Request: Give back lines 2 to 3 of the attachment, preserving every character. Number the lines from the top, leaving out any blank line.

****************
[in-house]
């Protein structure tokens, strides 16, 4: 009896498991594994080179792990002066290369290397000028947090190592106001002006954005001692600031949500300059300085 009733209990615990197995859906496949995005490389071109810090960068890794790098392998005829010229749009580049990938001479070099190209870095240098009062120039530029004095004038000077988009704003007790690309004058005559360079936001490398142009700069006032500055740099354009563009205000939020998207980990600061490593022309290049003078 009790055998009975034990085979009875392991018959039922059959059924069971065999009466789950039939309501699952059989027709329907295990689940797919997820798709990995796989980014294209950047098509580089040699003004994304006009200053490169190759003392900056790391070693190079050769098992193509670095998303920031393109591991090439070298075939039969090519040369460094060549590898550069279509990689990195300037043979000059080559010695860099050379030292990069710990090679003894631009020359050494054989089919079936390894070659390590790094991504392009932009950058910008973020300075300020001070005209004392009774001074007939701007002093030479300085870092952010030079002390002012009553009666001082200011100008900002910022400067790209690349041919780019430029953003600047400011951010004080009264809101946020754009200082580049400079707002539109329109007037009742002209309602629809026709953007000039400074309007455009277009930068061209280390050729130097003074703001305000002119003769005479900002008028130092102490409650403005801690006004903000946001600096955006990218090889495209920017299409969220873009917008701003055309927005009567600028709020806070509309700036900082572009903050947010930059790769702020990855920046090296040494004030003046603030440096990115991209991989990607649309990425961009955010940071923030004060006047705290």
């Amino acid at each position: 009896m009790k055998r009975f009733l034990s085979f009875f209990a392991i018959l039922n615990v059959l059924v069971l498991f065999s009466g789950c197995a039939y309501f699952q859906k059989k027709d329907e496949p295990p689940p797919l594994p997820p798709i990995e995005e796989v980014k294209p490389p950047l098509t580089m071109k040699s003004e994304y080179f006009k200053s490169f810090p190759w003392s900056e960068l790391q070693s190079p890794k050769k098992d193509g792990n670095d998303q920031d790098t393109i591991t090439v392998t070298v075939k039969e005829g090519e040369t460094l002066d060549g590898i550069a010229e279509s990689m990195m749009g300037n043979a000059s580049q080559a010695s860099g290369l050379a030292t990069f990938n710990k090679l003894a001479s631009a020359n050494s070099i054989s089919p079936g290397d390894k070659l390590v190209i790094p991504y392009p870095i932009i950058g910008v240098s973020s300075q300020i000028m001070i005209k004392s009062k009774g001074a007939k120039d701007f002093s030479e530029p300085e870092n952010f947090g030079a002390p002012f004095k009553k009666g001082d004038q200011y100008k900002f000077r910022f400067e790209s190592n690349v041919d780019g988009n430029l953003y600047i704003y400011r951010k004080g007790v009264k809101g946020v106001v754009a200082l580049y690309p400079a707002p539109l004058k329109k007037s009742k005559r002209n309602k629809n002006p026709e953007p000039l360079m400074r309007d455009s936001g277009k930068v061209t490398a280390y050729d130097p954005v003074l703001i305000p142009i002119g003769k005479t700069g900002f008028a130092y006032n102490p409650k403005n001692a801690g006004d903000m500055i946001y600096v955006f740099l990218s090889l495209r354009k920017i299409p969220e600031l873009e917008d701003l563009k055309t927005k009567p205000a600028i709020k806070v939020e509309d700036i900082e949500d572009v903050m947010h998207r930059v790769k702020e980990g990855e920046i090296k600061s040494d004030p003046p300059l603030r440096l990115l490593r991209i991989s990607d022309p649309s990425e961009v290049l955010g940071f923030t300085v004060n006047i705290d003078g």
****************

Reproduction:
């Protein structure tokens, strides 16, 4: 009896498991594994080179792990002066290369290397000028947090190592106001002006954005001692600031949500300059300085 009733209990615990197995859906496949995005490389071109810090960068890794790098392998005829010229749009580049990938001479070099190209870095240098009062120039530029004095004038000077988009704003007790690309004058005559360079936001490398142009700069006032500055740099354009563009205000939020998207980990600061490593022309290049003078 009790055998009975034990085979009875392991018959039922059959059924069971065999009466789950039939309501699952059989027709329907295990689940797919997820798709990995796989980014294209950047098509580089040699003004994304006009200053490169190759003392900056790391070693190079050769098992193509670095998303920031393109591991090439070298075939039969090519040369460094060549590898550069279509990689990195300037043979000059080559010695860099050379030292990069710990090679003894631009020359050494054989089919079936390894070659390590790094991504392009932009950058910008973020300075300020001070005209004392009774001074007939701007002093030479300085870092952010030079002390002012009553009666001082200011100008900002910022400067790209690349041919780019430029953003600047400011951010004080009264809101946020754009200082580049400079707002539109329109007037009742002209309602629809026709953007000039400074309007455009277009930068061209280390050729130097003074703001305000002119003769005479900002008028130092102490409650403005801690006004903000946001600096955006990218090889495209920017299409969220873009917008701003055309927005009567600028709020806070509309700036900082572009903050947010930059790769702020990855920046090296040494004030003046603030440096990115991209991989990607649309990425961009955010940071923030004060006047705290």
């Amino acid at each position: 009896m009790k055998r009975f009733l034990s085979f009875f209990a392991i018959l039922n615990v059959l059924v069971l498991f065999s009466g789950c197995a039939y309501f699952q859906k059989k027709d329907e496949p295990p689940p797919l594994p997820p798709i990995e995005e796989v980014k294209p490389p950047l098509t580089m071109k040699s003004e994304y080179f006009k200053s490169f810090p190759w003392s900056e960068l790391q070693s190079p890794k050769k098992d193509g792990n670095d998303q920031d790098t393109i591991t090439v392998t070298v075939k039969e005829g090519e040369t460094l002066d060549g590898i550069a010229e279509s990689m990195m749009g300037n043979a000059s580049q080559a010695s860099g290369l050379a030292t990069f990938n710990k090679l003894a001479s631009a020359n050494s070099i054989s089919p079936g290397d390894k070659l390590v190209i790094p991504y392009p870095i932009i950058g910008v240098s973020s300075q300020i000028m001070i005209k004392s009062k009774g001074a007939k120039d701007f002093s030479e530029p300085e870092n952010f947090g030079a002390p002012f004095k009553k009666g001082d004038q200011y100008k900002f000077r910022f400067e790209s190592n690349v041919d780019g988009n430029l953003y600047i704003y400011r951010k004080g007790v009264k809101g946020v106001v754009a200082l580049y690309p400079a707002p539109l004058k329109k007037s009742k005559r002209n309602k629809n002006p026709e953007p000039l360079m400074r309007d455009s936001g277009k930068v061209t490398a280390y050729d130097p954005v003074l703001i305000p142009i002119g003769k005479t700069g900002f008028a130092y006032n102490p409650k403005n001692a801690g006004d903000m500055i946001y600096v955006f740099l990218s090889l495209r354009k920017i299409p969220e600031l873009e917008d701003l563009k055309t927005k009567p205000a600028i709020k806070v939020e509309d700036i900082e949500d572009v903050m947010h998207r930059v790769k702020e980990g990855e920046i090296k600061s040494d004030p003046p300059l603030r440096l990115l490593r991209i991989s990607d022309p649309s990425e961009v290049l955010g940071f923030t300085v004060n006047i705290d003078g």